Concern over closure of Corona immunization clinic

THE COURIER/ Photo by Angy Altamirano

A move to close two major immunization walk-in clinics has left community members looking for answers.

The City Department of Health and Mental Hygiene (DOHMH) announced it will shutter the Corona Health Center, located at 34-33 Junction Boulevard, and the Tremont Health Center in the Bronx by the end of the month.

Together with community leaders and elected officials, members of District Council 37 (DC 37), a public employee union, rallied last week at City Hall to stop the DOHMH’s plans. Lillian Roberts, executive director of DC 37, called the closings “a threat to public health and safety” and noted they would come right when children are going back to school.

“Parents in this community already have a hard time finding a seat for their children in a real classroom,” said State Senator Jose Peralta. “Now the city wants to make it harder for them to get their kids immunized for school.”

According to Councilmember Daniel Dromm, the Corona Health Center is in the heart of a heavy immigrant community where access to affordable health care is already limited.

“I just can’t believe they are going to close it,” said Dromm. “Elmhurst Hospital is already so overwhelmed and this is only going to add to their burden. It’s a very poor health decision. It’s going to have a devastating effect on the community.”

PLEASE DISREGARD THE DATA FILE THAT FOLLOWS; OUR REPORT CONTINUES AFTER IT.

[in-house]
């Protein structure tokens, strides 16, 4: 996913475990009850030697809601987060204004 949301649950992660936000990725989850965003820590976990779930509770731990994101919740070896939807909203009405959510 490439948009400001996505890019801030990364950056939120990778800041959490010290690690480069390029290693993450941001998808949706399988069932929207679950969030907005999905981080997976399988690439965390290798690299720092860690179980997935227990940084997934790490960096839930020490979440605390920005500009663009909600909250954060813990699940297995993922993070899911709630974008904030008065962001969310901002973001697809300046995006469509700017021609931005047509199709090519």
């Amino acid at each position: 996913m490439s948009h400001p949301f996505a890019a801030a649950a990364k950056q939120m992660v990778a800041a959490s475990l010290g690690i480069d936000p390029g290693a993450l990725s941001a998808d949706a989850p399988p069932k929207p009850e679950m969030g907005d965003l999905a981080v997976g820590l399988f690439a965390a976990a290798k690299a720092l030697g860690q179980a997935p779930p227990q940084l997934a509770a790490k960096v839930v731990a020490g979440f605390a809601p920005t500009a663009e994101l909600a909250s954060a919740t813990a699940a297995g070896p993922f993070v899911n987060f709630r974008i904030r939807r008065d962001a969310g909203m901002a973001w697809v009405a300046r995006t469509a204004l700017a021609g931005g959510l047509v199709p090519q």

The walk-in clinics offered children over four years old, teens and adults immunizations for conditions including hepatitis, tetanus, measles, mumps, influenza and rubella.

“The loss of these immunization clinics will not only create a burden for hundreds of New Yorkers who currently rely on their service, but it could also lead to significant public health risks,” said Councilmember Julissa Ferreras.

After the Corona and Tremont clinics are closed, the Fort Greene Health Center, located at 295 Flatbush Avenue in Brooklyn, will be the only immunization walk-in clinic in New York City offering free and low-cost immunizations.

“This is not a decision that the Department takes lightly,” said the DOHMH in a statement. “While we are reluctant to close clinics, the agency has decided to restructure and consolidate services to preserve essential functions and reduce overall cost of operations, knowing that less than one percent of all vaccinations in New York City occur at our clinics.”

According to the DOHMH, the Fort Greene center will remain open five days a week, from 8:30 a.m. to 2:30 p.m., and there are still 50 primary providers in the Bronx and 22 in Queens that provide free or low-cost immunizations.

The DOHMH also said no staff will be laid off as a result of the closings.

Peralta and Dromm have each sent letters of opposition to the department’s plans to Mayor Michael Bloomberg and DOHMH Commissioner Thomas Farley.